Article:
On December 15, the Truth and Reconciliation Commission released its final report into the legacy of Residential Schools in Canada, along with 94 Calls to Action. The TRC spent six years speaking to survivors, gathering documents and meeting with communities. On December 18, the City’s Aboriginal Affairs Committee heard a presentation about what municipalities can do to implement the Commission’s Calls to Action. Tim Maguire sent a letter to the Committee to express the support of Local 79 and the broader labour movement.
Dear Co-Chairs and Members of the Executive Committee:
RE: AA 2.1: Truth and Reconciliation Commission of Canada – Calls to Action
Thank you for this opportunity to comment on AA 2.1: Truth and Reconciliation Commission of Canada – Calls to Action. I am honoured to do so on behalf of CUPE Local 79’s 20,000 members who work in the City of Toronto, Bridgepoint Hospital, and Toronto Community Housing.
As Justice Murray Sinclair, Chair of the Truth and Reconciliation Commission noted, “reconciliation is not an Indigenous problem: it is a Canadian one.” This means that all levels of government must accept their responsibility for promoting reconciliation, including municipal governments and including, of course, the City of Toronto.
Residential schools are part of Canada’s legacy of settler colonialism. Their explicit intent was to forcibly assimilate an entire set of nations into the legal and cultural vision of settlers. For example, Duncan Campbell Scott, who was the Deputy Minister of Indian Affairs in 1920 said: “Our objective is to continue until there is not a single Indian in Canada that has not been absorbed into the body politic and there is no Indian question, and no Indian Department.” The Commission was right, therefore, to describe residential schools as part of a systematic effort at cultural genocide: “the destruction of those structures and practices that allow the group to continue as a group.”
Unfortunately, we continue to see the devastation that residential schools inflicted on families, communities and, of course, the survivors themselves. All too often, this legacy is made worse by the continuation of racist mindsets and structures. Reconciliation needs to work against both the legacy of residential schools and current manifestations of racism and colonialism.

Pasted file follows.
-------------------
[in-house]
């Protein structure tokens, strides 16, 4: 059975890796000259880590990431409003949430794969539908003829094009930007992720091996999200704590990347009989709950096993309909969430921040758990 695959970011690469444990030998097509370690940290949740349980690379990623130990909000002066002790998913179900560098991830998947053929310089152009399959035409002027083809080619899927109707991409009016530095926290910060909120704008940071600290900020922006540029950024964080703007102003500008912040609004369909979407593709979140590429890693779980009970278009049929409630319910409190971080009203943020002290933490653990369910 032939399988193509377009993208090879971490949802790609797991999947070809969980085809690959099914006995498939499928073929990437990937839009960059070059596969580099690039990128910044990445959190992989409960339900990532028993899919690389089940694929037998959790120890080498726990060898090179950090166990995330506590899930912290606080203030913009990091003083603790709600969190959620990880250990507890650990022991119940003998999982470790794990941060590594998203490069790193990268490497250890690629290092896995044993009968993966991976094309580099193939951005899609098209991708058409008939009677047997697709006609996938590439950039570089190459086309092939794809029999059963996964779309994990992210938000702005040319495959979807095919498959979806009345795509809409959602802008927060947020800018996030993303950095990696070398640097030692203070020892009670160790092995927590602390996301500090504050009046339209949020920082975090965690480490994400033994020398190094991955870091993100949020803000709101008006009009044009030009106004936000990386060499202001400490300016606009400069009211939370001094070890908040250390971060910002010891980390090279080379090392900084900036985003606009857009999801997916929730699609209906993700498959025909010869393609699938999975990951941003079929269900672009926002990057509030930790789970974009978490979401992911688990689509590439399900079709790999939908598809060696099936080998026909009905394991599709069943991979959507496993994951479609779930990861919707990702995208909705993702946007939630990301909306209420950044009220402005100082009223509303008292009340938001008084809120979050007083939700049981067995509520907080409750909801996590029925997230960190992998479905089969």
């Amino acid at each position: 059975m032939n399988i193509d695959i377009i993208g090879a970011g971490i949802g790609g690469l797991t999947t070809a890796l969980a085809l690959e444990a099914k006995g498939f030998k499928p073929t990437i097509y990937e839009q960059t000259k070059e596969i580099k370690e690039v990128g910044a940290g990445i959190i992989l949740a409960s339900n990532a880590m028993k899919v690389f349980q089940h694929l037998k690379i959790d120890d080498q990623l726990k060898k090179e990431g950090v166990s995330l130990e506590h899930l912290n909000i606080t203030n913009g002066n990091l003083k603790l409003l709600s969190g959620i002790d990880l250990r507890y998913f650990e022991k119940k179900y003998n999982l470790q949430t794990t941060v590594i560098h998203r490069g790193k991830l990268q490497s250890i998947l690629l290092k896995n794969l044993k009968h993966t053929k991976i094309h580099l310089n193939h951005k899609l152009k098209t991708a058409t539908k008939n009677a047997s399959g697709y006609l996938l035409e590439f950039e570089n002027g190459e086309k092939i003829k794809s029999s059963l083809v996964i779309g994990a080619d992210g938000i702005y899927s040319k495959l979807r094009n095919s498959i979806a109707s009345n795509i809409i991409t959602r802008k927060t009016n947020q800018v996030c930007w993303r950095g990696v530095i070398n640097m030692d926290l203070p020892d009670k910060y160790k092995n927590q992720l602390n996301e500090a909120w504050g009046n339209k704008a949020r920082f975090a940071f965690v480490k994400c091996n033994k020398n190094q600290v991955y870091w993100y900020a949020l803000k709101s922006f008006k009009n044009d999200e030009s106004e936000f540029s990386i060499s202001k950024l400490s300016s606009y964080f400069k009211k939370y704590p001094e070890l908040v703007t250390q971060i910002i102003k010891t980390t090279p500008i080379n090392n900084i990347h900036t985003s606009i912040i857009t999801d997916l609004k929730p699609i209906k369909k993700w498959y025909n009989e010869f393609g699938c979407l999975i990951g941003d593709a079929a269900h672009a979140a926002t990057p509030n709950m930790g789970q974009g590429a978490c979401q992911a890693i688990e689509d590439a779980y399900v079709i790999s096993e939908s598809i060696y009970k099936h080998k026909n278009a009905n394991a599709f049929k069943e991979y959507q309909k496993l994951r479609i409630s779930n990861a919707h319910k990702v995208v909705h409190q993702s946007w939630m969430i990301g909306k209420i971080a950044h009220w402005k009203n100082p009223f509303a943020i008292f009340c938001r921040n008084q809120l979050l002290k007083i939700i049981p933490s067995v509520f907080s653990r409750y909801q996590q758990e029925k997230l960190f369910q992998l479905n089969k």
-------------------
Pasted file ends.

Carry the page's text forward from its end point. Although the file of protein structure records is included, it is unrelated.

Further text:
The Canadian labour movement is willing to be a strong partner in this process.
Hassan Yussuf, President of the Canadian Labour Congress recently said: “We need to recognize the incredible courage and trust shown by the survivors who shared their stories. In order to do justice to that trust, the federal government must work with the provinces, territories and First Nations governments to ensure all the commission’s recommendations are passed without delay.”
When the Commission’s interim report was released in June, Paul Moist (who was President of CUPE National at that time) said: “As workers, we must acknowledge the attempted cultural genocide of Indigenous Peoples. This is a dark part of our history shared amongst all Canadians. We stand strong as an ally with Indigenous Peoples, and we are committed to working together with First Nations, Inuit and Métis peoples on the journey towards true reconciliation.”
At its national convention in May, CUPE reaffirmed its commitment to Indigenous communities, including its support for accelerated and comprehensive negotiations on outstanding land claims, support for entrenching the Indigenous right of self-determination in the Canadian constitution, and respect for the rights of Indigenous communities to retain their tradition of customary self-government.
Local 79 has been a strong supporter of Toronto’s Poverty Reduction Strategy and we currently have a campaign to promote good jobs in the City. We believe that for Aboriginal and non-Aboriginal people a like, good jobs are central to escaping poverty. However, as the Truth and Reconciliation Commission’s report shows, overcoming the shameful legacy of residential schools will require a coordinated, multi-faceted approach. What the Poverty Reduction Strategy and the Commission’s Calls to Action share is a need for governments to actually put the resources in place to allow healing to continue where that work has begun and for healing to start where new strategies are needed.
I have enclosed a list of the municipally relevant recommendations that Local 79 believes should be made a priority by the City of Toronto.
More broadly, though, I am here to offer Local 79’s support for implementing all 94 of the Commission’s Calls to Action and our willingness to do what we can to facilitate changes at the City of Toronto and TCHC. This includes advocating for City Council to do more than talk about implementing recommendations: we will push Council to put resources in place to get the work done.